President Donald Trump’s turbulent administration hit rock bottom following revelations that the federal government was separating families of asylum-seekers at the border. Among the list of offenses: caging children, coercing non-English speakers into signing esoteric forms and traumatizing minors seeking a place in this country.
Californians have been crying foul ever since.
The most prominent display of disdain has come from workers, who have called on state institutions to cut investments in companies linked to border detentions.
American Federation of State, County and Municipal Employees Local 3299, a union representing University of California workers, called on the University in July to divest from contractors linked with the detention of immigrants at the border. And California teachers wrote a letter to administrators of the California State Teachers’ Retirement System earlier that month, demanding it divest from private prison companies and organizations involved in immigrant detention.
These calls are a welcome reminder of the mixed messages state institutions send by denouncing ghastly border policies while indirectly funding their enforcement. Following the money may not be an easy task, but it’s incumbent on state institutions to re-evaluate their investment portfolios and sever transactions they consider to be contrary to the public stances they’ve taken.
And from the looks of it, there are several notable divestments these institutions can already make.
For example, AFSCME, in its letter to UC President Janet Napolitano, claimed the University spent $281 million on contractors who also work with Immigrations and Customs Enforcement. Among these companies is General Dynamics Information Technology, which administers the Analytical Writing Placement Exam for incoming freshmen. General Dynamics has advertised jobs to monitor undocumented children via the Office of Refugee Resettlement, the department responsible for the treatment of immigrant children separated from their parents.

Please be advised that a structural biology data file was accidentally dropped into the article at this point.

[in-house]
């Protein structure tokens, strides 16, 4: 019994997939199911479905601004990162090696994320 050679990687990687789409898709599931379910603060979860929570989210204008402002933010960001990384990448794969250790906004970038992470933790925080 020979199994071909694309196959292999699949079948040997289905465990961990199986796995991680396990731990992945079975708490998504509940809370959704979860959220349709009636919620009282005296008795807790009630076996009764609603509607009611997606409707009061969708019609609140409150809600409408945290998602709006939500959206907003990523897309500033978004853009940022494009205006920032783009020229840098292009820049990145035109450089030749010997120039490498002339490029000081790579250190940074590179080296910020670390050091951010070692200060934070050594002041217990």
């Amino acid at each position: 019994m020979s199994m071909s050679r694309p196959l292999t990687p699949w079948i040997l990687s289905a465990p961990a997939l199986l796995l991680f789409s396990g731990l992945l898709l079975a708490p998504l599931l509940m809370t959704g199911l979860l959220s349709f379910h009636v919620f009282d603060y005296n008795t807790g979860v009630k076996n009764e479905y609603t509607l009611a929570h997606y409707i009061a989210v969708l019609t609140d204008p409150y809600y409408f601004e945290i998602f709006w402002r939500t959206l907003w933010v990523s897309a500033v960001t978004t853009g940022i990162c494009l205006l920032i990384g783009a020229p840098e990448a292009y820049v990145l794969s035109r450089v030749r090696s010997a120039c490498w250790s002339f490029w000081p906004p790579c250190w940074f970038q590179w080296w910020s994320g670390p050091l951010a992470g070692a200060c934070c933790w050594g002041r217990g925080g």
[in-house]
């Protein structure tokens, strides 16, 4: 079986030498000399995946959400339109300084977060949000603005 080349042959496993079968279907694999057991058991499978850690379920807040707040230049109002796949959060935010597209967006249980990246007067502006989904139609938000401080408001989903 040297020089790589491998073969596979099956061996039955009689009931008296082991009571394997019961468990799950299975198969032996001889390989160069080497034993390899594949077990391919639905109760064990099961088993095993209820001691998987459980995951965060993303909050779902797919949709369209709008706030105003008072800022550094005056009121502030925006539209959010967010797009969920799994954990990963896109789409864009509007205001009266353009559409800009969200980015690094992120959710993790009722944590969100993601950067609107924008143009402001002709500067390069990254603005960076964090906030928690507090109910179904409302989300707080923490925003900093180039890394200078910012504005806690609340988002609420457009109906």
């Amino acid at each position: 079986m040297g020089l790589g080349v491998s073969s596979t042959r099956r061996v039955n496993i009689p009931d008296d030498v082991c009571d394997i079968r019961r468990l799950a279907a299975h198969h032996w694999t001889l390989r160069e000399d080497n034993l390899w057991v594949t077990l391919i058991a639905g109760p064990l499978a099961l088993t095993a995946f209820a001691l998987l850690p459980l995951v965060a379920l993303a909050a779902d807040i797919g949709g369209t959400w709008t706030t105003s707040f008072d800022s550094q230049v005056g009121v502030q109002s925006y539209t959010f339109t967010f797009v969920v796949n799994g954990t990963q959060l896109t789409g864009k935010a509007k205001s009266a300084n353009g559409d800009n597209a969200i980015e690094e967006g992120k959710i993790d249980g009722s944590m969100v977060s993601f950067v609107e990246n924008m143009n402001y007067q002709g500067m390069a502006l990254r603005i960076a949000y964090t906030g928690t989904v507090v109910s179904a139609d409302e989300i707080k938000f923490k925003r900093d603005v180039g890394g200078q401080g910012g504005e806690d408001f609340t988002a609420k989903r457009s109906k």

At the state government level, CalSTRS invests in CoreCivic, a private prison company tangled in multiple lawsuits alleging violations of prisoners’ civil rights.
Other companies that unions point to, however, have less direct relations with border policy. One such company AFSCME references is ABM Industry Groups, which leases parking facilities and works with both the UC and ICE.
And that’s the point: Divestment is a messy business – one that’s only made worse by state institutions’ silence about what principles are guiding their investments.
In June, for example, Napolitano declined a request from the American Federation of Teachers’ UC chapter to divest from GDIT on the grounds that it stated it is not involved in the separation of families at the border. And in the case of Californian teachers’ pension funds, CalSTRS has a track record of refusing appeals for divestment so as to not miss out on opportunities to boost its pension fund.
These are paltry explanations when these same institutions have clearly expressed their disapproval of the Trump administration’s attacks on asylum-seekers.
After all, the University is in the midst of a lawsuit against the federal government, claiming the halting of the Deferred Action for Childhood Arrivals program was illegal. Napolitano, who previously served as the secretary of the U.S. Department of Homeland Security, even went as far as to call out the Trump administration’s policy of separating families at the border.
Institutions like the UC have, in effect, already taken a stance on how wrong it is to separate asylum-seekers’ families at the border. Not following through on those stances, though, only cements how cheap the talk has been.